Beginner's Guide to Peace - Finding Solid Footing
“It's a dangerous business, Frodo, going out your door. You step onto the road, and if you don't keep your feet, there's no knowing where you might be swept off to.” ― J.R.R. Tolkien, The Lord of the Rings
First Steps - The Logic of the NAP
To establish the rationale for the
First we need to determine what we know for certain. One thing that seems irrefutable, at least to me, is that I exist. To borrow from the mathematician Rene Descartes,
What next seems obvious is that we are each responsible for the movements of our own bodies. I can think of a basic action to perform and my body will do it, within reason. No one else seems capable of controlling my body the way I can. I therefore must be the owner, or possessor, of my body. This is the concept of
On the Move - Human Action
The next thing we discover is that,
- To survive, we must be free to move, to procure our food and drink.
- To be moral, we must be free to reason and to choose. We cannot allow ourselves to be ruled by base instincts less we be mere puppets. Neither can we allow ourselves to be ruled by others less we become slaves.
- To thrive, we must be free to reach into the unknown, to feed our mind’s curiosity and to discover what lies beyond.
Whether an infant grasping for a first touch or an elderly person reaching out for a final one, whether or not we even have the capability, each of us has the desire and the fundamental need to move and to be free.
Pausing for Reflection
We as human beings are one of the few animals that can recognize ourselves in the mirror. More importantly, we have an innate ability to recognize our fellow human beings and are able to reflect on and consider other people's situations empathetically.
One thing we quickly notice is that
Negotiating the Outside World
As sole owners of our bodies, it should be obvious that we are each responsible for our own actions. It should be equally obvious that we each have an unquestionable right, or claim, to the products of our own labors but can make no such claim of rights to the production of others without mutual agreement.
In asserting ownership of our individual efforts, however, there are complications. Our productive endeavors require interaction with the world outside, both for a supply of raw materials and as a storehouse for our output. In extending beyond the natural boundaries of our bodies, we inevitably find ourselves at risk of conflict with each other. With regard to the spaces that previously separated us,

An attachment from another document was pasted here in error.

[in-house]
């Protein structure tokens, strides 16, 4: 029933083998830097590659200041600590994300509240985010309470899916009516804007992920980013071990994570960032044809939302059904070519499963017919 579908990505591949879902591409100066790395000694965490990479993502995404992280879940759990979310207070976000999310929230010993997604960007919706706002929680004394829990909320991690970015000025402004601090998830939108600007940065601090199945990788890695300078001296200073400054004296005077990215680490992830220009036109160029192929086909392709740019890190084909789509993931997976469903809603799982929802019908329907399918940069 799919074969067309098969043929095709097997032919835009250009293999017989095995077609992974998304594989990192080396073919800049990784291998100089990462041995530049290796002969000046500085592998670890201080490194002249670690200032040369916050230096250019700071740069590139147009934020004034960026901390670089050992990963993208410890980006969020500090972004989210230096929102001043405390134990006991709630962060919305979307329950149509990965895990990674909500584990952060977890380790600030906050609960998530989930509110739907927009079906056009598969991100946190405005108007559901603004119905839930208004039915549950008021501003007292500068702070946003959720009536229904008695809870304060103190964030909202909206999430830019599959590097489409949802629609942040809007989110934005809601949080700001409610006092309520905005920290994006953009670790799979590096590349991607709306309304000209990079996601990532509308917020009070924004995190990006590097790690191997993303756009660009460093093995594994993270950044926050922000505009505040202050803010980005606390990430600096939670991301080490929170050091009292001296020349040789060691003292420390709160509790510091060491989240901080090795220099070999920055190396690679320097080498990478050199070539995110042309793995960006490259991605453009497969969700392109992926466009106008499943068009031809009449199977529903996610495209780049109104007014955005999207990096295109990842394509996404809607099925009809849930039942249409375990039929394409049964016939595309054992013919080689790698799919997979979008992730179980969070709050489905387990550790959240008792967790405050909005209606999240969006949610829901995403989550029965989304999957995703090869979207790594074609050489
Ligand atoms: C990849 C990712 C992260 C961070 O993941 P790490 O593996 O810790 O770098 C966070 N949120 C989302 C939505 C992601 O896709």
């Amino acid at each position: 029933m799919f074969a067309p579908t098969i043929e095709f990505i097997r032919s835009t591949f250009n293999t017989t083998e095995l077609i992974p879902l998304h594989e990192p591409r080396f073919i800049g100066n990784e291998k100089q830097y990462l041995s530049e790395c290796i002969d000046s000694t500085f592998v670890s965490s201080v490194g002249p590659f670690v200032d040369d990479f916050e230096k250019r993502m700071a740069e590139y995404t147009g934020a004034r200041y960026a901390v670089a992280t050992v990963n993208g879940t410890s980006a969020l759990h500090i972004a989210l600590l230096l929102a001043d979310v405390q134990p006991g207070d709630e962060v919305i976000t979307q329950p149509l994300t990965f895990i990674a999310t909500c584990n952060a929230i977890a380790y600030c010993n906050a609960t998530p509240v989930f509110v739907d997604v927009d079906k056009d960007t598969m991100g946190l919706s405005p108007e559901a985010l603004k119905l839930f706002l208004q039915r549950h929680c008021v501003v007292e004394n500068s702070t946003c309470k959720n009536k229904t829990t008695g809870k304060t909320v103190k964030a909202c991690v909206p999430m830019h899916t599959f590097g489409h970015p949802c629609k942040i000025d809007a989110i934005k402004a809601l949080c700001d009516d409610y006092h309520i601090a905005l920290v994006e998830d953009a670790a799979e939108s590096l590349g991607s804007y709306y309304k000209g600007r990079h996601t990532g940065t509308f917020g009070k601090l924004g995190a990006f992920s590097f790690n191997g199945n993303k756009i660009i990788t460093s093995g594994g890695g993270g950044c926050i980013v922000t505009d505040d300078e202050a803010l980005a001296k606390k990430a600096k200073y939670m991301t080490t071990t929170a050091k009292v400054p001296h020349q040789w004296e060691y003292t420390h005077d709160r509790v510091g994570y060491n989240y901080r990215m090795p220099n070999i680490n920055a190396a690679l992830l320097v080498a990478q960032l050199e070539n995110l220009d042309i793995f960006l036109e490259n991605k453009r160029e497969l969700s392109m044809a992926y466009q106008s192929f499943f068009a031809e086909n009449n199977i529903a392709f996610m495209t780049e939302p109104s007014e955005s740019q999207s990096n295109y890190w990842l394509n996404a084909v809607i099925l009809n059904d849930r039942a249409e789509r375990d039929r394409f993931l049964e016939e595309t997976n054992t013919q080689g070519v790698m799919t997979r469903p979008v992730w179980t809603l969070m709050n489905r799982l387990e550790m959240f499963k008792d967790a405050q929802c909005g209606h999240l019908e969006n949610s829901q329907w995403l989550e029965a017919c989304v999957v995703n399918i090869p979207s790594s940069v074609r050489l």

Harmony and Balance
To deal fairly and peacefully with each other it thus becomes crucial to establish rules to provide fair and reasonable access to source materials as well as to support each other’s claim to our own productive output. The aggregation of these rules is the concept known as
- The Non-Aggression Principle is based on the concept of Self-Ownership. We are ultimately free to act as we wish but are also responsible for our actions.
- In our interactions with others, there arises a need to provide orderly access to resources as well as protect the products of each person’s labor. One solution is the institution of Property Rights.
Picture Credits^ Tennessee trail: Photo and artwork by Andrew Lesko. ^ The Thinker: Photo by Jean-David & Anne-Laure of a sculpture designed by Rodin in 1880. Used under Creative Commons Attribution-Share Alike 2.0 Generic license. ^ Touch: Detail from the fresco The Creation of Adam by Michelangelo (1508-1512). Public domain image downloaded from Wikimedia Commons. ^ Reflection: Detail fom the painting The Toilet of Venus by Peter Paul Rubens (1612-1615). Public domain image downloaded from Wikimedia Commons. ^ Venetian Trade: The Entrance to the Grand Canal, Venice. Painting by Canaletto (1730). Public domain image downloaded from Wikimedia Commons.